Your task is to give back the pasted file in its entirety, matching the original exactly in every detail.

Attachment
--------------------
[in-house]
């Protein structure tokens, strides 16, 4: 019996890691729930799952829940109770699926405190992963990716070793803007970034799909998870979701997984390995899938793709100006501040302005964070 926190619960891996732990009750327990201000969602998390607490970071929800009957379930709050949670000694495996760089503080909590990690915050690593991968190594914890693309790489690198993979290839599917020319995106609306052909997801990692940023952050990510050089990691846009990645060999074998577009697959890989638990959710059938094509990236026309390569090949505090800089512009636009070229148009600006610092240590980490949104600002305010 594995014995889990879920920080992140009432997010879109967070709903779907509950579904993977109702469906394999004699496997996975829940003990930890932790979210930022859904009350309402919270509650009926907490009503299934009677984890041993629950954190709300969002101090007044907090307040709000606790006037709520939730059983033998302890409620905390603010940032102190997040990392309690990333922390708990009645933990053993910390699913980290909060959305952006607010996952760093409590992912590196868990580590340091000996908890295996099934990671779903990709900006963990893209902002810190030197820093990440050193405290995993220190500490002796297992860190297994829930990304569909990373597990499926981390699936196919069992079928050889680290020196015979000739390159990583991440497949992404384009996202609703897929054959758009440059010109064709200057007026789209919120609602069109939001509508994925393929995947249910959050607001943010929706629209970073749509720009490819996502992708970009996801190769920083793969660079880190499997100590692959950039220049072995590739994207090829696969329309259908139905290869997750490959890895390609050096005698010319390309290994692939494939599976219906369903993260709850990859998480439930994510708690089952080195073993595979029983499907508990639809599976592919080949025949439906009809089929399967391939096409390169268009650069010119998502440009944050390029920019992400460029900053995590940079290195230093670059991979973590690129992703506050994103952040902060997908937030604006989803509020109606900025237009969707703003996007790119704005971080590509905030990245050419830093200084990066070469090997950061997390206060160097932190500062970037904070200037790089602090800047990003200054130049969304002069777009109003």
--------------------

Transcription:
[in-house]
């Protein structure tokens, strides 16, 4: 019996890691729930799952829940109770699926405190992963990716070793803007970034799909998870979701997984390995899938793709100006501040302005964070 926190619960891996732990009750327990201000969602998390607490970071929800009957379930709050949670000694495996760089503080909590990690915050690593991968190594914890693309790489690198993979290839599917020319995106609306052909997801990692940023952050990510050089990691846009990645060999074998577009697959890989638990959710059938094509990236026309390569090949505090800089512009636009070229148009600006610092240590980490949104600002305010 594995014995889990879920920080992140009432997010879109967070709903779907509950579904993977109702469906394999004699496997996975829940003990930890932790979210930022859904009350309402919270509650009926907490009503299934009677984890041993629950954190709300969002101090007044907090307040709000606790006037709520939730059983033998302890409620905390603010940032102190997040990392309690990333922390708990009645933990053993910390699913980290909060959305952006607010996952760093409590992912590196868990580590340091000996908890295996099934990671779903990709900006963990893209902002810190030197820093990440050193405290995993220190500490002796297992860190297994829930990304569909990373597990499926981390699936196919069992079928050889680290020196015979000739390159990583991440497949992404384009996202609703897929054959758009440059010109064709200057007026789209919120609602069109939001509508994925393929995947249910959050607001943010929706629209970073749509720009490819996502992708970009996801190769920083793969660079880190499997100590692959950039220049072995590739994207090829696969329309259908139905290869997750490959890895390609050096005698010319390309290994692939494939599976219906369903993260709850990859998480439930994510708690089952080195073993595979029983499907508990639809599976592919080949025949439906009809089929399967391939096409390169268009650069010119998502440009944050390029920019992400460029900053995590940079290195230093670059991979973590690129992703506050994103952040902060997908937030604006989803509020109606900025237009969707703003996007790119704005971080590509905030990245050419830093200084990066070469090997950061997390206060160097932190500062970037904070200037790089602090800047990003200054130049969304002069777009109003």